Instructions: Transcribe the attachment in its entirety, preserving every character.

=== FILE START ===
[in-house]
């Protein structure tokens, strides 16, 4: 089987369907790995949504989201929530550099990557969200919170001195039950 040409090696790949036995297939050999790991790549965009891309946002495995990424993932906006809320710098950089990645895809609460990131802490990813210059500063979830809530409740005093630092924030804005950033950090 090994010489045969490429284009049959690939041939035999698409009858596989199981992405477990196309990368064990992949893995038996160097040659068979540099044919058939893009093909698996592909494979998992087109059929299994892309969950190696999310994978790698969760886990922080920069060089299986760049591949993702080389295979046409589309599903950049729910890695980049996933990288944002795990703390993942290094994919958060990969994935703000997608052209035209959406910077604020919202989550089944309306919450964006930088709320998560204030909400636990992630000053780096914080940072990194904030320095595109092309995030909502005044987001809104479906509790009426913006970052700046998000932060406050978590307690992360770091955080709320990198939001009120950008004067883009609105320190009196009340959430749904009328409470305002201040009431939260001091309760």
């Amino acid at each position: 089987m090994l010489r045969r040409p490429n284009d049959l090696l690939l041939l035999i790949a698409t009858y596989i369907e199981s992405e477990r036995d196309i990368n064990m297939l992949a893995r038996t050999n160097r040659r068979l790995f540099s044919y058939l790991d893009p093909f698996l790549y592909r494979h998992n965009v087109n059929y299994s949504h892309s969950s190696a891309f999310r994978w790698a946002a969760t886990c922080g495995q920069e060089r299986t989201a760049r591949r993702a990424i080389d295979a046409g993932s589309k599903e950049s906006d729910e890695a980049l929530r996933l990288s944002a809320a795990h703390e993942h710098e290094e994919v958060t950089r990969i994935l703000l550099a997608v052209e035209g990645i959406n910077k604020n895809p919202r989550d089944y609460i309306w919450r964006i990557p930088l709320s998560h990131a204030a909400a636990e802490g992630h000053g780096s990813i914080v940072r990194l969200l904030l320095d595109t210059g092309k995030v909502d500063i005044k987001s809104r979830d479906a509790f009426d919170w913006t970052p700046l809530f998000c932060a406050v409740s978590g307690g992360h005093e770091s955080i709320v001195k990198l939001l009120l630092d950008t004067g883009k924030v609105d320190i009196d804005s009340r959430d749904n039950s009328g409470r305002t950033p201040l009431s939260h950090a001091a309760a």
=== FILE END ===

[in-house]
């Protein structure tokens, strides 16, 4: 089987369907790995949504989201929530550099990557969200919170001195039950 040409090696790949036995297939050999790991790549965009891309946002495995990424993932906006809320710098950089990645895809609460990131802490990813210059500063979830809530409740005093630092924030804005950033950090 090994010489045969490429284009049959690939041939035999698409009858596989199981992405477990196309990368064990992949893995038996160097040659068979540099044919058939893009093909698996592909494979998992087109059929299994892309969950190696999310994978790698969760886990922080920069060089299986760049591949993702080389295979046409589309599903950049729910890695980049996933990288944002795990703390993942290094994919958060990969994935703000997608052209035209959406910077604020919202989550089944309306919450964006930088709320998560204030909400636990992630000053780096914080940072990194904030320095595109092309995030909502005044987001809104479906509790009426913006970052700046998000932060406050978590307690992360770091955080709320990198939001009120950008004067883009609105320190009196009340959430749904009328409470305002201040009431939260001091309760």
């Amino acid at each position: 089987m090994l010489r045969r040409p490429n284009d049959l090696l690939l041939l035999i790949a698409t009858y596989i369907e199981s992405e477990r036995d196309i990368n064990m297939l992949a893995r038996t050999n160097r040659r068979l790995f540099s044919y058939l790991d893009p093909f698996l790549y592909r494979h998992n965009v087109n059929y299994s949504h892309s969950s190696a891309f999310r994978w790698a946002a969760t886990c922080g495995q920069e060089r299986t989201a760049r591949r993702a990424i080389d295979a046409g993932s589309k599903e950049s906006d729910e890695a980049l929530r996933l990288s944002a809320a795990h703390e993942h710098e290094e994919v958060t950089r990969i994935l703000l550099a997608v052209e035209g990645i959406n910077k604020n895809p919202r989550d089944y609460i309306w919450r964006i990557p930088l709320s998560h990131a204030a909400a636990e802490g992630h000053g780096s990813i914080v940072r990194l969200l904030l320095d595109t210059g092309k995030v909502d500063i005044k987001s809104r979830d479906a509790f009426d919170w913006t970052p700046l809530f998000c932060a406050v409740s978590g307690g992360h005093e770091s955080i709320v001195k990198l939001l009120l630092d950008t004067g883009k924030v609105d320190i009196d804005s009340r959430d749904n039950s009328g409470r305002t950033p201040l009431s939260h950090a001091a309760a």